About The Artist
Asa Martin, a medicine show and vaudeville veteran, experienced a lengthy recording career in the years from 1928 through 1938. He proved to be a capable vocalist, often in duets, as well as a quality rhythm guitarist in support of legendary Kentucky fiddler Doc Roberts.
In old age, Asa enjoyed relating his experiences to country music scholars telling about his days as an old-time musician.
A native of Winchester, Kentucky, Martin absorbed a great deal of music in his younger days, expanding from primitive traditional sounds to the minstrel stage. His entry into the world of early recording came in April 1928 when Doc Roberts sought him out to play rhythm on his fiddle numbers. Asa soon demonstrated that he could hold his own as a singer, too, with a wide range of vocals.
Although he did solo numbers, the majority of his singing came with a duet partner, usually James Roberts, the son of Doc Roberts, beginning when the youngster was only ten years old. James's voice had not changed when they started and he was somewhat embarrassed when people would ask his dad, "Who is the little girl singing with Asa Martin?" Nonetheless, over a six-year period they recorded a goodly number of old time songs as Martin and Roberts. Asa and James sang duets and Doc Roberts played mandolin. When they did instrumentals, the label credit was usually to the Fiddling Doc Roberts Trio.
Prior to February 1931, they recorded exclusively for Gennett and associated labels. Afterwards, their numbers appeared on the labels associated with the American Record Corporation (Melotone et al). After 1934, this threesome did no more recordings together but in 1932 and 1933 Asa and Roy "Shorty" Hobbs did a couple of sessions for Gennett's subsidiary Champion label.
From 1935 onward—except for a 1938 Vocalion session with a new band, the Kentucky Hillbillies—Martin turned his attention to WLAP radio in Lexington where he had a program called the Morning Roundup. Among the younger artists who got their start on his show were Dave "Stringbean" Akeman and the Amburgey Sisters (Minnie, Mattie and Martha).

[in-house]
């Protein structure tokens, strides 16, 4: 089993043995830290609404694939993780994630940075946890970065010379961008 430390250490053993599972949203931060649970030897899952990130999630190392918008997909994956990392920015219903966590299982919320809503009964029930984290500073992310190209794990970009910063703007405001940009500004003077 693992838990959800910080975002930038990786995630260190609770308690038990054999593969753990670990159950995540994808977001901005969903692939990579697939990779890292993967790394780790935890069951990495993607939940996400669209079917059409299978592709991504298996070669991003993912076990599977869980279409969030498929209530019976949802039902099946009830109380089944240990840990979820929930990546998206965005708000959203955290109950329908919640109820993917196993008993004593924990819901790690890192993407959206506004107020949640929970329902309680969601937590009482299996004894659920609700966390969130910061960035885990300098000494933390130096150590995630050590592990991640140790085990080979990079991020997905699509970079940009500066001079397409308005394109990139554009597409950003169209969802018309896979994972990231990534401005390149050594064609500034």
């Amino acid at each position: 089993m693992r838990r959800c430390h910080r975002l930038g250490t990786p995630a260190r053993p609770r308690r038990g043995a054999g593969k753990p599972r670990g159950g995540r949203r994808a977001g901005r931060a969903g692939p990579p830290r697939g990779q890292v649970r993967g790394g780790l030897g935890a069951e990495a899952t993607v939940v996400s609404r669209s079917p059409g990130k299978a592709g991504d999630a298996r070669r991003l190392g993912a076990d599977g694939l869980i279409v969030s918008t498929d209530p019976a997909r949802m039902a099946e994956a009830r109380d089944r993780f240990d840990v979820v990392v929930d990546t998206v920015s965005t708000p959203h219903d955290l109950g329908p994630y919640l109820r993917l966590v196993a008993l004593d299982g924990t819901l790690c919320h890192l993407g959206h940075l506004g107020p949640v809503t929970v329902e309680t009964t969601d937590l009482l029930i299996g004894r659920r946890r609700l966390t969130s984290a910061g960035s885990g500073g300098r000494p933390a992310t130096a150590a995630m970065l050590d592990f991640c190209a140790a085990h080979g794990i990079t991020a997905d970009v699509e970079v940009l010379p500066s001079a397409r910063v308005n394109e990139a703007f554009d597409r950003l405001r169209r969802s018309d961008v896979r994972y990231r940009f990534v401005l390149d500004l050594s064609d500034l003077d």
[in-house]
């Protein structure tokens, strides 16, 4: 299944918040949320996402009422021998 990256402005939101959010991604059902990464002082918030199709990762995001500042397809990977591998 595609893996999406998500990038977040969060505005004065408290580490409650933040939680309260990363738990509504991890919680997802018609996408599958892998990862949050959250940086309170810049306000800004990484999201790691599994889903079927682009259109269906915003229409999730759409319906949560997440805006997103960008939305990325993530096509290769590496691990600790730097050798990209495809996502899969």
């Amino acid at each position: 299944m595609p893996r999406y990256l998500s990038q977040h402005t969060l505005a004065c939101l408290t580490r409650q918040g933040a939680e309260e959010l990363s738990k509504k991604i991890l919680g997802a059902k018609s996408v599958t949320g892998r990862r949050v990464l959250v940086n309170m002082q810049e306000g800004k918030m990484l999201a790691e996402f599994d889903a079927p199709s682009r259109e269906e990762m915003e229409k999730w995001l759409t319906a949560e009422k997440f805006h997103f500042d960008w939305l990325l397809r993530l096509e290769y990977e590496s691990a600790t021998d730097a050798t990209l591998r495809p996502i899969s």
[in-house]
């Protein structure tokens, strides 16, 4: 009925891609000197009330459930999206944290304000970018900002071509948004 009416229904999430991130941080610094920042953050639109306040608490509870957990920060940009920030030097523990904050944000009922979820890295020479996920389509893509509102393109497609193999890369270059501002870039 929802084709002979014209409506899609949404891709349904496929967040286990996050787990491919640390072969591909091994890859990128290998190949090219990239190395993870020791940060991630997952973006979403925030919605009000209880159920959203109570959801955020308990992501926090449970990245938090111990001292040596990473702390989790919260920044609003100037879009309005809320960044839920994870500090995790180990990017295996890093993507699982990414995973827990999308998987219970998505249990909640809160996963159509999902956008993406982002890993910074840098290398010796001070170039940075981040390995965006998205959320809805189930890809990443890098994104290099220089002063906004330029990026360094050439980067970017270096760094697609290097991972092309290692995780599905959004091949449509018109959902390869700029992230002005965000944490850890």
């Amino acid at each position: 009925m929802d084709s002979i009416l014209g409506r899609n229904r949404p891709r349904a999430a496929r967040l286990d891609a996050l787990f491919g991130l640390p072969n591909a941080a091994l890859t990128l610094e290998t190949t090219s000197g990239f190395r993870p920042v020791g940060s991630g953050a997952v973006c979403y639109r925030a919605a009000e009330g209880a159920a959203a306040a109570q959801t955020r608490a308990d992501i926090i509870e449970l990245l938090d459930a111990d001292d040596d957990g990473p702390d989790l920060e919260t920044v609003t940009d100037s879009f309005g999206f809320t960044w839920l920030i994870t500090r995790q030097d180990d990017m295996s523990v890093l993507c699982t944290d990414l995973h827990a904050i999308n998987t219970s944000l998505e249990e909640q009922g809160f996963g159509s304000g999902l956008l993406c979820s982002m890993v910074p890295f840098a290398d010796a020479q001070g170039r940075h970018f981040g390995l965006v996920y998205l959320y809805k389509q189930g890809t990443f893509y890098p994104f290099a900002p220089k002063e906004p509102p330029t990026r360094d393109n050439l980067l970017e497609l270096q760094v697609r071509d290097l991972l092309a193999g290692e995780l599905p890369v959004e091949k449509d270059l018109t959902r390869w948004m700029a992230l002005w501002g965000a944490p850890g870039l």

In 1940 the show moved to WCMI Ashland. After World War II, Martin left radio and worked for the ARMCO Steel Company, moving to Middletown, Ohio, and retiring in 1965.
In retirement Asa settled in Estill County, Kentucky where he and Jim Gaskin started a little country band called the Cumberland Rangers. In later years Gaskin became a key figure at the Renfro Valley Barn Dance. A 1972 newspaper photo caption indicates the members of the group at that time were Asa Martin, Jim Gaskin, Buz Grazeale and Gilbert Thomas.
One of the other unique musical instruments he played was the musical saw.
In 1972, Gary Luhr wrote of a committee headed up by Loyal Jones of Berea College Appalachian Center. Others on the committee were Asa Martin, Buell Kazee, John Lair and Bradley Kincaid. Loyal had assigned students to learn a ballad. Some of them did not know what that was. Even after learning about the ballad, they could not sing the tune. Loyal realized they had a lot of written material about the ballads, but lacked sound. Loyal's defintion of a ballad was "... a song, usually of unknown origin, that tells a story about an event removed from the person singing. Many were brought to this country from Europe."
Loyal also spoke of the difference between the early folk singers and those of the modern era. He noted, "The older singers were very self-effacing. They didn't sing to show off their voices. Very often their voices were quite ordinary. Their purpose was to tell a story. The tune was incidental, though some were very beautiful."
But initially they played for local events in the Irvine area. In 1974, Asa, having been rediscovered by the music scholar community, recorded a quality album for Rounder entitled Dr. Ginger Blue in which he turned out new versions of some of his old classics such as "I Tickled Her Under the Chin" and "There's No Place Like Home for the Married Man." He also loved to talk with old time music scholars—including myself (Ivan Tribe)—about the early days of country music.
Asa Martin passed away of an apparent heart attack in his home on August 15, 1979. One of his last personal appearances was at the 4th Annual Kentucky Music Weekend at the Iroquois Amphitheatre in Iroquois Park, Louisivlle on the weekend of August 3 - 5, 1979.
Credits & Sources
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